Egypt's Transitional Government Struggles to Retain Stability

As Egypt struggles to return to normal just three days after former president Hosni Mubarak resigned, hundreds of government workers went on strike Monday over wages and corruption.

The Egyptian transition government, led by the army, tried to contain a wave of protesters who defied orders not to strike. Bus drivers and ambulance workers walked off the job and a group of police protesters marched through the streets.

The instability comes as the Egyptian people are demanding to know what the next government will look like and how  it will begin an economic recovery.

Tahrir Square, the site of last week's mass protests, was open to traffic and stores in Cairo have slowly begun to re-open.  But the narrow streets are deserted and the café tables are empty.

Some salesmen sit bored without the tourists bringing hard cash to the economy.  “No business at all. Even before the troubles, the business was low, very very low,” said one salesman.

Banks were closed Monday because of strikes and the stock market hasn’t reopened, a sign that the country hasn’t yet stabilized .

The army-led government satisfied some of the protesters key demands of dismissing the parliament and suspending the constitution ,but its been vague about when elections might take place.

A statement promised them inside of six-months but left out any details about what the new civilian government will look like.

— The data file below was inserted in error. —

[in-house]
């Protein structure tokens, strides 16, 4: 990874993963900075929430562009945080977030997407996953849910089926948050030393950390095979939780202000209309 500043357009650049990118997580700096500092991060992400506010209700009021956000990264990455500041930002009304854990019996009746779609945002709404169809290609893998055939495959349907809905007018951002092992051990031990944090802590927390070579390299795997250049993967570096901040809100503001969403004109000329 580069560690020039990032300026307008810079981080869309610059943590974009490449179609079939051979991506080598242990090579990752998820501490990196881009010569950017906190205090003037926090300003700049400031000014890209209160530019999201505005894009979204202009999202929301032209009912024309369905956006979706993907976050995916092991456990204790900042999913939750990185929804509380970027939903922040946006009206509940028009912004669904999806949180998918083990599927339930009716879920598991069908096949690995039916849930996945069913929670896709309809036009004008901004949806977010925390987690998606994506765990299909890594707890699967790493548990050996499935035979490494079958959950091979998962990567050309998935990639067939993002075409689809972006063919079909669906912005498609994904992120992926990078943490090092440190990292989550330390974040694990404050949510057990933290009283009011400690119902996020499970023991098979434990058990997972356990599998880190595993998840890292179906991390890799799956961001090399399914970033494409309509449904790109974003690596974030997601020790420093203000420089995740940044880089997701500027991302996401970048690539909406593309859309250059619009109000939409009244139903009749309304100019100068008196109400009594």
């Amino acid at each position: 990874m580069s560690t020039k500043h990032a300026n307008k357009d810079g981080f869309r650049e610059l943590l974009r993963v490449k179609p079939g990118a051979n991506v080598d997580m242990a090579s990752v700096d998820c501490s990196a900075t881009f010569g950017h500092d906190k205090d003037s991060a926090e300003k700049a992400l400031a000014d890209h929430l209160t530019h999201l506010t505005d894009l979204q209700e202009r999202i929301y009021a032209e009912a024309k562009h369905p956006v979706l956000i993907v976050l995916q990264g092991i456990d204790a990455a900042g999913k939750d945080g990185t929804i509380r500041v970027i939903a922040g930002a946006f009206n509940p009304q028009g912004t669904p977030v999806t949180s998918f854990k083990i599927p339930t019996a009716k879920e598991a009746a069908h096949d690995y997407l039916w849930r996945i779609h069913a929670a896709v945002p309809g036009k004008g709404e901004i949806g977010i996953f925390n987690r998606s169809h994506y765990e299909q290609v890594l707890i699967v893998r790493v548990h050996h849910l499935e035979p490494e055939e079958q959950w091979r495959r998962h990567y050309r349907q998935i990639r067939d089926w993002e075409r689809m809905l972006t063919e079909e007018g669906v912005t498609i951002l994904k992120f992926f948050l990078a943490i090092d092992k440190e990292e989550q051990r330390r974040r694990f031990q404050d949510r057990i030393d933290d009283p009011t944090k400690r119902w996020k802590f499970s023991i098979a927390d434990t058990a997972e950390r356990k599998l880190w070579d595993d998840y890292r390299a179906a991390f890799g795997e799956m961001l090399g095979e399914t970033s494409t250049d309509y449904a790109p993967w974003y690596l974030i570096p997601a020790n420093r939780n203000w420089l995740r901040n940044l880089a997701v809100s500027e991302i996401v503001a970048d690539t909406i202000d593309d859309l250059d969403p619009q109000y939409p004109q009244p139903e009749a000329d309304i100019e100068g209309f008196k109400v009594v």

“I anticipate problems because you can can’t move forward in a speedy process from one side to the other,” said Dr. Kamal Aboul Magd, a professor of constitutional law at Cairo University and a former minister of information under President Anwar Sadat.  He was a member of one of the groups trying to rewrite the country’s constitution as the protests were gaining steam.

The anti-government protesters have largely cleared out from Tahrir Square but various other groups have decided now is the time to air their grievances. Bus drivers marched on the state television office and the much-feared police walked the streets shouting they were one with the people.

The police—after apologizing for the brutality during the protests that brought President Mubarak down —have returned to the streets, but it unclear if their tactics will change.

“There are no absolutes you can not change a society overnight,” said Aboul Magd in response to a question if Egypt could become a democracy in three years.

The army also faces a credibility issue as part of a regime that could never be taken at face value.

“If they don’t honor their pledge, young boys and girls will go back to Tahrir Square,” said Aboul Magd.

For those in the market and the stores, more protests would mean more empty streets, which has proven that freedom is not free.

“I don’t think it was wroth it but I hope it will get much better than before,” said the salesman.